In this case, we’ve broken down the different screens into separate MFEs or modules.

This is all fine, but the concept of microfrontends falls short in the mobile space when we look at independent releases. Native mobile apps need to be fully bundled and released via an app store. This means that even if development is taking place in independent workstreams, the different modules will eventually need to be brought together and bundled before they can be shipped to users.

A diagram showing 2 modules being bundled into a single app and then deployed to the app store

The React Native Advantage

React Native can sidestep the app store deployment block. This is one of the advantages to the architecture of React Native being split into JS & Native layers. Since JS code is being interpreted at runtime, we could simply update the JS portion of the code using an over-the-air update (OTA). You can update any part of your JS code, so long as it doesn’t need access to new native layer dependencies, effectively circumventing the app store submission process for updating your app. This results in faster iterations, quicker bug fixes & releases, and ultimately, happier users (& devs).

A diagram showing React Native architecture

Having access to OTA updates is a good first step towards achieving independent release cycles.

OTA Tools

A diagram showing multiple bundles being codepushed to an app.

A popular tool to implement over the air updates is Microsoft’s CodePush. This works great for RN apps with a single bundle. However, using multiple bundles doesn’t work in CodePush, as it assumes that there is one deployment key per JS bundle. The internals of CodePush on the native layer check to see if the date of the newest bundle available on the cloud is newer than any existing bundles.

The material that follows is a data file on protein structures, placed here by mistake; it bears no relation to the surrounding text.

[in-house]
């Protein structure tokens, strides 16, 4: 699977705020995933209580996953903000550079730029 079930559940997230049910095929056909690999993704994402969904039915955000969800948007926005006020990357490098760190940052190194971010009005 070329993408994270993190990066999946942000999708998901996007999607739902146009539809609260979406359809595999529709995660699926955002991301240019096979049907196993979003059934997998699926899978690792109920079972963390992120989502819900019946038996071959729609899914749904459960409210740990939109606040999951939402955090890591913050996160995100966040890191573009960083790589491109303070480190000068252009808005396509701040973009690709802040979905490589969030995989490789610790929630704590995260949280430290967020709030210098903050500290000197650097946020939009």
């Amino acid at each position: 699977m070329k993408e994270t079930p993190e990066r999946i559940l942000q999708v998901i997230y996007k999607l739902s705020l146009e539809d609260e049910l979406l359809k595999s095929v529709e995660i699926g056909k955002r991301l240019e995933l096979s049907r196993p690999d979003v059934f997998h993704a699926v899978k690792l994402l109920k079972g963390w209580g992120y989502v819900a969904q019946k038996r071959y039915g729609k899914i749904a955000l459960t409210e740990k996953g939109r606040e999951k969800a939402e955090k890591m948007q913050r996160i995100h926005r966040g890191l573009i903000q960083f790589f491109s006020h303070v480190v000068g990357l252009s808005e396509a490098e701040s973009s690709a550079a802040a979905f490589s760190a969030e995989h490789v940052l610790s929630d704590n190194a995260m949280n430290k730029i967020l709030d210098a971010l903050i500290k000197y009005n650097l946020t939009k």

NSString *packageFile = [CodePushPackage getCurrentPackageBundlePath:&error];
    NSURL *binaryBundleURL = [self binaryBundleURL];

	  // .....

    NSString *packageDate = [currentPackageMetadata objectForKey:BinaryBundleDateKey];
    NSString *packageAppVersion = [currentPackageMetadata objectForKey:AppVersionKey];

    if ([[CodePushUpdateUtils modifiedDateStringOfFileAtURL:binaryBundleURL] isEqualToString:packageDate] && ([CodePush isUsingTestConfiguration] ||[binaryAppVersion isEqualToString:packageAppVersion])) {
        // Return package file because it is newer than the app store binary's JS bundle
        NSURL *packageUrl = [[NSURL alloc] initFileURLWithPath:packageFile];
        isRunningBinaryVersion = NO;
        return packageUrl;

This implementation has one stored binaryBundleURL for each app, and compares any new CodePush bundles with the existing bundles and packages. This means that the first bundle in the app will load correctly, but any additional bundles will break the CodePush update, giving us the ominous error message:

An update is available, but it is being ignored due to having been previously rolled back

This is because when the second bundle is opened, it tries to update the existing “bundle”, not checking to make sure these are the same bundles in the first place. Ultimately, the update fails, and we get deadlocked and our CodePush gets broken.

So, as it stands, it won’t be possible to update multiple bundles.

Can we change this?

I took some time looking at the source code, and was able to get a rough proof of concept working with a Swift app that had two separate React Native bundles:

In the most basic form, I modified the conditional above to add extra checks on the resourceName being supplied and only compare versions of the bundle if the resource names match.